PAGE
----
One of the hardest (but most important) things to get right for your business is recruiting great people. This is a vital skill for an ambitious, growing business.

At ActionCOACH we use a simple model called the Cycle of Business to illustrate how this works :

Fundamentally, the business owner looks after the team, who look after the customers, who in turn look after the business which then looks after the business owner.

In reality, this can be very different for a lot of businesses out there with the owner taking care of the team, the customers and the mechanics of the business all themselves.


So how do you go about recruiting and retaining an amazing team? 3 basic principles that will help you :

Recruit on Attitude and Values.

Looking around at job ads online and in trade press, you can see that 90% of them focus on the mechanics of the job – skills, qualifications, responsibilities, hours, pay etc. Very few businesses realise that this is where it all starts. Your job ad should be designed to attract the right candidates and deliberately not attract the wrong ones. So when you write the job spec, think about the softer skills you’re looking for in your candidates too and reflect these in the job ad.

Of course, there will need to be a minimum skill level to do the job and this needs to be made clear, but don’t focus on this to the exclusion of the values and attitudes of the ideal candidate.

As large a pool of candidates as possible.

What you’re ideally looking for is a process that filters out candidates to the point where you have 2 or 3 great applicants for each role that you can choose from. This is very difficult to do if only 4 or 5 people apply in the first place. We’ve probably all been in that situation where we’re down to the last 2 applicants and neither is particularly suited to the role but we feel we have to make a least worst choice.

Some of the things you can do here are :

  • Understand essential vs trainable skills and recruit to essential
  • Make sure your ad is visible in every possible way in your chosen geography (don’t just rely on one website)
  • Engage your team, your suppliers, your friends and family – tell everyone you’re hiring !
  • Harness the power of social media
  • Have an initial filtering task to move quickly from 40 or 50 applicants to the 15 to 20 who are really serious about the role.

Assess skills and attitude and values fit.

Once you’ve found your 15 to 20 motivated applicants, a 2 or 3 stage recruitment process will allow you to assess skills and also attitude and values. It also allows you to make sure that applicants understand the role and make it their first choice of all the jobs they’re going for. This avoids nasty surprises for the candidate when they start or for you when you discover a few days before they are due to start that they’ve taken another job.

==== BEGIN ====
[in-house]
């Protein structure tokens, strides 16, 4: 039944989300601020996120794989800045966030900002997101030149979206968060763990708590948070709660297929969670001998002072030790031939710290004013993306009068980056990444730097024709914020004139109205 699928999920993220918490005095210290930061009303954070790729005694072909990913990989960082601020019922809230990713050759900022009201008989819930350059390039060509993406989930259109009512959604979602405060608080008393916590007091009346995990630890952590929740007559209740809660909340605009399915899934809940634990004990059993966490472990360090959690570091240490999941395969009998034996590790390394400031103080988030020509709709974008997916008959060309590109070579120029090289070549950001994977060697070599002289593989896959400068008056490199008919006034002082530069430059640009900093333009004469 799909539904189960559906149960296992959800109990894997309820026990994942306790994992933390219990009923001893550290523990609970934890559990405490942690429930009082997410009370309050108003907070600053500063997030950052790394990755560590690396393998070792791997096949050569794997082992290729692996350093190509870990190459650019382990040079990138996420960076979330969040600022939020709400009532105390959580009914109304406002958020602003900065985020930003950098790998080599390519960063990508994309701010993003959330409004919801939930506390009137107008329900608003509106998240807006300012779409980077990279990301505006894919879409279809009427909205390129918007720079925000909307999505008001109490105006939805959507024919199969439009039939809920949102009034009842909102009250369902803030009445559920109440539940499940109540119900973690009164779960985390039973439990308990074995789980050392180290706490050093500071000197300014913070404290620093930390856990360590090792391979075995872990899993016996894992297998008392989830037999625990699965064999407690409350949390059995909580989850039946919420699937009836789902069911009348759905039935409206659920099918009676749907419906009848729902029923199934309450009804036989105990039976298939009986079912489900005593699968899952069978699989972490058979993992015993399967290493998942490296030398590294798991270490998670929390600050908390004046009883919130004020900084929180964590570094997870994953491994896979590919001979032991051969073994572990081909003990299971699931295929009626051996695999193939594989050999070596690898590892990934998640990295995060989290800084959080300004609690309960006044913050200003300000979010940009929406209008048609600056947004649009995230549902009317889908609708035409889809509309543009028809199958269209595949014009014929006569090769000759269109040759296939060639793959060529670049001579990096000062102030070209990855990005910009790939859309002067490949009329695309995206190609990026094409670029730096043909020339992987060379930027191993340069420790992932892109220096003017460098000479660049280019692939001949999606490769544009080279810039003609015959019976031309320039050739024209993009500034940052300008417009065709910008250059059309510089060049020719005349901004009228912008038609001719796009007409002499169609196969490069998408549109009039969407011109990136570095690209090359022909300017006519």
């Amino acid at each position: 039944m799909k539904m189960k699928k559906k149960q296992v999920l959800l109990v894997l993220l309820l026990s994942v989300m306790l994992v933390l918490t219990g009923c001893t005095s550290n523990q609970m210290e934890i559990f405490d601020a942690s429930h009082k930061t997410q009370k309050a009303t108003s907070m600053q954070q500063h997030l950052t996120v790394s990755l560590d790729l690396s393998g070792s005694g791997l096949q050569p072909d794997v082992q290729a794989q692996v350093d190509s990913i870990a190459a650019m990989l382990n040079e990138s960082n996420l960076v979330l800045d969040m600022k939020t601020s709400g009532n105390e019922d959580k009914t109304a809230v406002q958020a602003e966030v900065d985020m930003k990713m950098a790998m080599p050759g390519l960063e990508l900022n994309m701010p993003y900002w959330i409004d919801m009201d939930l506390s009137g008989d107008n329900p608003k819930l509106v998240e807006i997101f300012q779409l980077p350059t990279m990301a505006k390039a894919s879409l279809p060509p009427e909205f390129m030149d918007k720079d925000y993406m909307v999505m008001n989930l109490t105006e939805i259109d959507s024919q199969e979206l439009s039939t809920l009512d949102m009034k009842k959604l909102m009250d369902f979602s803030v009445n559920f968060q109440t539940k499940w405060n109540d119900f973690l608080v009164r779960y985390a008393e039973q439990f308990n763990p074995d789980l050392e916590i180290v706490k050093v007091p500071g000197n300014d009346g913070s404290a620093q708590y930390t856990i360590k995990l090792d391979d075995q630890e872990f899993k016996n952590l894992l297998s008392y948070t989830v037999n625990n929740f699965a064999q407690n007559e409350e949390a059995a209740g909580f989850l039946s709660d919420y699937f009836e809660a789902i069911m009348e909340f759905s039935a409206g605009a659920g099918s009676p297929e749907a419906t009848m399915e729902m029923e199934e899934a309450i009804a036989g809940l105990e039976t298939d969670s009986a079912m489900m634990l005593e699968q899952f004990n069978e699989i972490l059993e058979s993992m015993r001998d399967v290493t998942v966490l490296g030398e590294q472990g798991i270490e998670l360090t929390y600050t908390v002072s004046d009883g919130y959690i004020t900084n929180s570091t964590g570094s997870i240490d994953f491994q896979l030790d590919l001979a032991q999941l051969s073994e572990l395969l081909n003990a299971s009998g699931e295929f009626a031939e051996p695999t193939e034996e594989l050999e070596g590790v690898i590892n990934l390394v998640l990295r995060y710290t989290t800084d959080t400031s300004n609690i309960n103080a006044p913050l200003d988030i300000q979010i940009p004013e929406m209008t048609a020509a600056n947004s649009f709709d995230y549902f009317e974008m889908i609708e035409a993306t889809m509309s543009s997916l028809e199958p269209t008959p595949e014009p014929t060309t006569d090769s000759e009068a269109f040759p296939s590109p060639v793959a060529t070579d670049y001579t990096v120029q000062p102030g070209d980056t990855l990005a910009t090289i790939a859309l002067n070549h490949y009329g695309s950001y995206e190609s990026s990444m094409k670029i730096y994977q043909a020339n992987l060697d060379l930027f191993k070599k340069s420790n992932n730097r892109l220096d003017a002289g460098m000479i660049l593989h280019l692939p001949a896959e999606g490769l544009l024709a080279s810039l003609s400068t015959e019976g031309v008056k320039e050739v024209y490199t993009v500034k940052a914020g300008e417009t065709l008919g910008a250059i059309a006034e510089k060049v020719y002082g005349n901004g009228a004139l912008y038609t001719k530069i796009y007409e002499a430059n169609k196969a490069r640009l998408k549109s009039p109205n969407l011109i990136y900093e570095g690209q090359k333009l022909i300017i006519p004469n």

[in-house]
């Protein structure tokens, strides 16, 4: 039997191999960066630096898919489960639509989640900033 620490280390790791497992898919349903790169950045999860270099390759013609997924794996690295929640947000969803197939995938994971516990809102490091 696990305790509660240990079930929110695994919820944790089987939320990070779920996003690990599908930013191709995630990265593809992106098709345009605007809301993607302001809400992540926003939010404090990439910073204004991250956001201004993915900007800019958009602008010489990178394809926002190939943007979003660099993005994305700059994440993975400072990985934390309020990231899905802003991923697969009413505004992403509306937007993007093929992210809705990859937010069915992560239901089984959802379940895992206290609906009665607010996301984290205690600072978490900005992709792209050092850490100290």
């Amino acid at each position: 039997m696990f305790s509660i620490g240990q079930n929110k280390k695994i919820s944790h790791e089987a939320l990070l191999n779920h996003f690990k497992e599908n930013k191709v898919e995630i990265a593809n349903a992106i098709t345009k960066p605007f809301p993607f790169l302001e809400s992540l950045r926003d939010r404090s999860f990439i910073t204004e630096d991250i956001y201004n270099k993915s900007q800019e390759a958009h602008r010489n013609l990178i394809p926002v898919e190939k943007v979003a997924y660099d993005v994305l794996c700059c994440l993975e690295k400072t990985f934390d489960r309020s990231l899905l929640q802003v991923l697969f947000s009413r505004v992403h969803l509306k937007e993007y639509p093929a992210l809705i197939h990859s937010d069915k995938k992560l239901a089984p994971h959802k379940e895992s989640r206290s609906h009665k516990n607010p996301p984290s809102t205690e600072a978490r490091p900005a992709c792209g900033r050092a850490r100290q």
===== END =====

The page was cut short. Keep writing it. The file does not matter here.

Some ways you can do this (dependent upon the role you’re recruiting for) :

  • Organise group interviews early on in the process
  • Set up a written or oral skills test to ensure minimum skill levels are met
  • Involve the team they’ll be working in with later stages of the process
  • Set specific and intentional questions in 1-2-1 interviews
  • Allow candidates to do a 2-3 hour trial in your business as part of the process
  • Be really clear about the expectations and opportunities for candidates
  • Let candidates speak to existing employees about “what it’s like to work here”
  • Be clear about the company’s values and working culture

And remember, what you’re aiming for is to get to the point where you have a difficult decision to make because you have 2 or 3 really good candidates at the end of the process. What a great problem that would be !

And Finally ….

Once you’ve found your ideal candidate and they’ve accepted the job, keep them interested, make them feel part of the team already and help them look forward to their first week. Some ideas you could use are :

  • Send a congratulatory card and gift.
  • Let them know exactly what the process is for their induction.
  • If you have company polo shirts or other kit, get it to them before they arrive.
  • Prepare their work area and the things they need before they start.
  • Give them the opportunity to ask questions in the run up to the start date.
  • Keep in touch !
  • Allocate a buddy to show them around and help them settle in.
  • Share a clear induction plan for their first day / week / month.


All too often it’s easy to forget the human side of the recruitment process. If you can make this more about fit – does the candidate fit the business and does the business fit the candidate – you stand a far greater chance of building an amazing team.

If you’d like to discuss this topic in more detail you can use the links on this website to schedule a 15 minute call at a time to suit you, or just drop me an email at